This is one of those days where I just can’t seem to focus on a single topic, so I’ll pull out my cup of noon coffee and throw out a few random thoughts.
End of Legislative Session:
The good news here is that there was a compromise reached to pass a state budget. The bad news: the new budget didn’t really settle anything, nor did it put us in better shape for the future. As it stands, there is no long term plan for educational financing, Medicaid, IPERS or property tax reform. What we did get was some reshuffling of bank accounts and a further drain on the reserves we do have.
What To Do About Tobacco?:
Why is it that dealing with tobacco is so difficult? GOP Senators struggled with the notion of “associating cigarette taxes with Medicaid”, instead pushing “higher cigarette taxes to lower property taxes”. (What happens if people smoke less?) That, and the legislature decided that “borrowing” from that trust fund created by the tobacco settlement wouldn’t have to be repaid.
From this seat, it’s difficult to tell what might happen with the sale of Maytag, although the writing on the wall is fairly clear. What I will predict, however: the investment group purchasing Maytag will try to use Iowa’s commitment to the Values Fund to extort a little extra profit from the state government.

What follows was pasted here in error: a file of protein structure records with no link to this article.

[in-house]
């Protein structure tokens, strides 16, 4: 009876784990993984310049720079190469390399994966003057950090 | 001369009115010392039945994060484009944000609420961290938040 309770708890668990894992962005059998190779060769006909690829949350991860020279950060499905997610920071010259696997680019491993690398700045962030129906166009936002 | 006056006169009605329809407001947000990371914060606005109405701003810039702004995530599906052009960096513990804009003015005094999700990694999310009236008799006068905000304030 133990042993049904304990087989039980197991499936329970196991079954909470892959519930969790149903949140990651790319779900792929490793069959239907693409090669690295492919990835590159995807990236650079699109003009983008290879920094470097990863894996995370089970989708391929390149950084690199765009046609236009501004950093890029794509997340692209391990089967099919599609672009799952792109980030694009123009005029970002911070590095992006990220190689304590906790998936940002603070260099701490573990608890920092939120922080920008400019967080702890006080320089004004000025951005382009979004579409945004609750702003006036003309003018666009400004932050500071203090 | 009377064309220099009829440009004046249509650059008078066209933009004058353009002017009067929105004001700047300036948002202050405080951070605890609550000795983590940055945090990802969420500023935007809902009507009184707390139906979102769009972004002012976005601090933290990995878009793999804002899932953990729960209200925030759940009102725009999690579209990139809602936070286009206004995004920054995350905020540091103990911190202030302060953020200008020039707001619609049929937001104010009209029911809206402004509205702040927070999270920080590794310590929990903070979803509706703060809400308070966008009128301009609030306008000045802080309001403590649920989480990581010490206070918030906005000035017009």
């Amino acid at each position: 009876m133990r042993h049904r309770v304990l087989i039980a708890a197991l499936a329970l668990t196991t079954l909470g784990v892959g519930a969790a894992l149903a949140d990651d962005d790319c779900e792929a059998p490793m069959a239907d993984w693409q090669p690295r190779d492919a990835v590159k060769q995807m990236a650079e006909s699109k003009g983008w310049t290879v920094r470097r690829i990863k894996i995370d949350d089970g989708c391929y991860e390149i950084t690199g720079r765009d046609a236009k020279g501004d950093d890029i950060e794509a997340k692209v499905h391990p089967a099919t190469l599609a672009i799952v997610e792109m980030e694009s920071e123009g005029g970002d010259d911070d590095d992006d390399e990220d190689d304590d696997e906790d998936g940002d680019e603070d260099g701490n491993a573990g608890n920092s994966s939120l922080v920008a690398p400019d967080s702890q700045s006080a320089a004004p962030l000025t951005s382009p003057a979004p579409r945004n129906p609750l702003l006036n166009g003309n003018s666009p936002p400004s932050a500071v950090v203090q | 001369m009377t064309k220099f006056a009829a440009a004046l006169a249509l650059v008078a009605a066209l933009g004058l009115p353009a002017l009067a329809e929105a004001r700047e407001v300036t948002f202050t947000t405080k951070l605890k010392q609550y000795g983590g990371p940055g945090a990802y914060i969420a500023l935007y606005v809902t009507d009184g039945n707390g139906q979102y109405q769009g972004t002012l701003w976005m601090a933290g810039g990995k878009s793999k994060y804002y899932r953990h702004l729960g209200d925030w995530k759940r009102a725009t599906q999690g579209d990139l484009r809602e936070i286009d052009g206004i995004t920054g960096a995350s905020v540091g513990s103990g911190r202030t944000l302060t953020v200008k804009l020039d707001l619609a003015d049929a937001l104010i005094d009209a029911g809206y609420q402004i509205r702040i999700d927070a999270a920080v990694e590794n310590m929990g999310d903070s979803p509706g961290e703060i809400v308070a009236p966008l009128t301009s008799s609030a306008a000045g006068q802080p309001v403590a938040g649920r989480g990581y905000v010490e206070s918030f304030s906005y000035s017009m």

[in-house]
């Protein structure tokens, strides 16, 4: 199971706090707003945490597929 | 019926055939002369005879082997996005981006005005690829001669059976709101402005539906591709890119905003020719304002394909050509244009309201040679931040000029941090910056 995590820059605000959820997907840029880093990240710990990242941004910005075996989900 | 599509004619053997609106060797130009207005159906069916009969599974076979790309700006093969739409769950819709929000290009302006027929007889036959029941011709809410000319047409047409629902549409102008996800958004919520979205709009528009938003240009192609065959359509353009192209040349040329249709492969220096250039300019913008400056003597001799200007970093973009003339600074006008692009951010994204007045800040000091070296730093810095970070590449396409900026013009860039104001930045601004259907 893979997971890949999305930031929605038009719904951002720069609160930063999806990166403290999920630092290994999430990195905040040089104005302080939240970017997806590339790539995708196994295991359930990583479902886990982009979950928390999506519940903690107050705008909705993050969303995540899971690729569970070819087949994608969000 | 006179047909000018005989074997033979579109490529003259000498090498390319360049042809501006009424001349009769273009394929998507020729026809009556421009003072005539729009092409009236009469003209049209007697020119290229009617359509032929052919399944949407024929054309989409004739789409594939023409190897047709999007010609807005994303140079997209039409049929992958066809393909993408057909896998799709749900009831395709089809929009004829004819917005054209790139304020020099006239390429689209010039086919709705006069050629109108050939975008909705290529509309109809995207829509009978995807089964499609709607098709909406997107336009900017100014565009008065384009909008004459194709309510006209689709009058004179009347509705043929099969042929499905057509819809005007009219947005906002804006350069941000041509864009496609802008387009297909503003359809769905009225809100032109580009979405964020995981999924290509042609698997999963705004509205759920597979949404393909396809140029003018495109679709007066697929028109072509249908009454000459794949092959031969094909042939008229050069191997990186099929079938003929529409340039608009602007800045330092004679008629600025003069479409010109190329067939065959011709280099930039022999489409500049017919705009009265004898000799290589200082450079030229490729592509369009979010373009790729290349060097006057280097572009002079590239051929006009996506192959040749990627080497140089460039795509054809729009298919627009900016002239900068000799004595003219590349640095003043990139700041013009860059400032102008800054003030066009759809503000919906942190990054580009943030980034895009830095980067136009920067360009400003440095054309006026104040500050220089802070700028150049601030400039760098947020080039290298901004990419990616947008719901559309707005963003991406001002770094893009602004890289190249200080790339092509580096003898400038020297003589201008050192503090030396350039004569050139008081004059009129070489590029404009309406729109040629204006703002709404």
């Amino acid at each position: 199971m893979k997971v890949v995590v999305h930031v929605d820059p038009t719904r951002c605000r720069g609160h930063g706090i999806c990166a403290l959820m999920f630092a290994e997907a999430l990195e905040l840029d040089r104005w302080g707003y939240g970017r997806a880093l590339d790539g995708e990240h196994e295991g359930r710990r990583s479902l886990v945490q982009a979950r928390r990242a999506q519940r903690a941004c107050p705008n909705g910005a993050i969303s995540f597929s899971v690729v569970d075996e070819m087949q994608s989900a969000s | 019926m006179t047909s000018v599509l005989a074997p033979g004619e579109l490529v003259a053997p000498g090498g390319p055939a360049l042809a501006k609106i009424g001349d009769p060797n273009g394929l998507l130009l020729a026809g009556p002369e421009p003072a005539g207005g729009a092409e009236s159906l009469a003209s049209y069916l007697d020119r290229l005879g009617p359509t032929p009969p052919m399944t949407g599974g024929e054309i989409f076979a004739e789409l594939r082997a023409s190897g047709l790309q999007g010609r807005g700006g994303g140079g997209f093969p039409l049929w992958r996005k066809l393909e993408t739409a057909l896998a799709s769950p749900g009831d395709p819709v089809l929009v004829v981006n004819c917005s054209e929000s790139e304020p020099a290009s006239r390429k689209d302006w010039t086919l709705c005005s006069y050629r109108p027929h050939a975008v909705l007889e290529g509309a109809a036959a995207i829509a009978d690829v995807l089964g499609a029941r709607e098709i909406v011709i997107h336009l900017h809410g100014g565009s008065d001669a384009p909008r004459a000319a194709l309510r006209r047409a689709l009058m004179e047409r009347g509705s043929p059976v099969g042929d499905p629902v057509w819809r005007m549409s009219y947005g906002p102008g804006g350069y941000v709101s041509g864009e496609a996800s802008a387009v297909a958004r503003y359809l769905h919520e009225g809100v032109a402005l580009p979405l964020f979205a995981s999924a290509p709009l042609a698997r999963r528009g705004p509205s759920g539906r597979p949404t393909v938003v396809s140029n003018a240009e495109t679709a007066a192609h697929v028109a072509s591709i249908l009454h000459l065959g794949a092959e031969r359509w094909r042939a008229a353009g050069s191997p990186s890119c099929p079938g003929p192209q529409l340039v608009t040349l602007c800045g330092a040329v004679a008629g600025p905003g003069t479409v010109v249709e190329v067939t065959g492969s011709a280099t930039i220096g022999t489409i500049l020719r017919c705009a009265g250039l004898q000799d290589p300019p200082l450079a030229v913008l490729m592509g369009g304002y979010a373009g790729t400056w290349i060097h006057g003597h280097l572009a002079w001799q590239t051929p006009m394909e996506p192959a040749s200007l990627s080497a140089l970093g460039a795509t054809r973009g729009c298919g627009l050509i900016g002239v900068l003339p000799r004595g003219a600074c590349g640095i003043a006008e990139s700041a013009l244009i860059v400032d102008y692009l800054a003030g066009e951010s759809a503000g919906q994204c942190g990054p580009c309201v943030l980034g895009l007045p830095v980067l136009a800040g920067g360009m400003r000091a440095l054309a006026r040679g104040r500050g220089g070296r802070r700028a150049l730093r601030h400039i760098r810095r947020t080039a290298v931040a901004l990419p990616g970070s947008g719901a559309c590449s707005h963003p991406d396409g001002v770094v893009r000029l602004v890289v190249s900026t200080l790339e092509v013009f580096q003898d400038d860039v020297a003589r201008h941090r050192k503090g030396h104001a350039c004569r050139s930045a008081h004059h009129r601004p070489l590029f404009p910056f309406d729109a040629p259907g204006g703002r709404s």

Slot Machines For Education: Back when I was a kid, one of the fund raisers that parents took seriously was General Mills’ “Boxtops For Education” program. In 2005, the best way to raise money for schools seems to be at the slot machine. Part of the casino’s profits will go to five school districts in three counties, with some going to Worth County students who will all be eligible for scholarships. The rest goes to economic development and community projects. “This is huge for our schools,” said Miller, a former classroom teacher from Northwood with three young daughters. Do we really want to get involved in a system that needs close regulation to fund vital programs? Besides, sometimes the economic development that comes with “sin industries” is not always wanted.
Fresh Produce Makes A Difference:
One of the trends that I have come to appreciate is the increasing frequency of Farmer’s Markets in the state. I think it’s always a good thing to spend some of my food dollars to support local producers. The Leopold Center published a study that says something this simple can make a real economic impact.
Farmers’ markets not only are a great place to get fresh produce, flowers and baked goods, they also may generate an estimated $20.8 million in sales and more than 325 jobs for the Iowa economy.
325 jobs might not seem like much in comparison to other industries – but these are 325 jobs that don’t take much money to create, and 325 jobs that won’t relocate, off-shore, or disappear. For the most part, these are also 325 jobs that are created by people running their own businesses. That’s worth supporting with a weekly visit.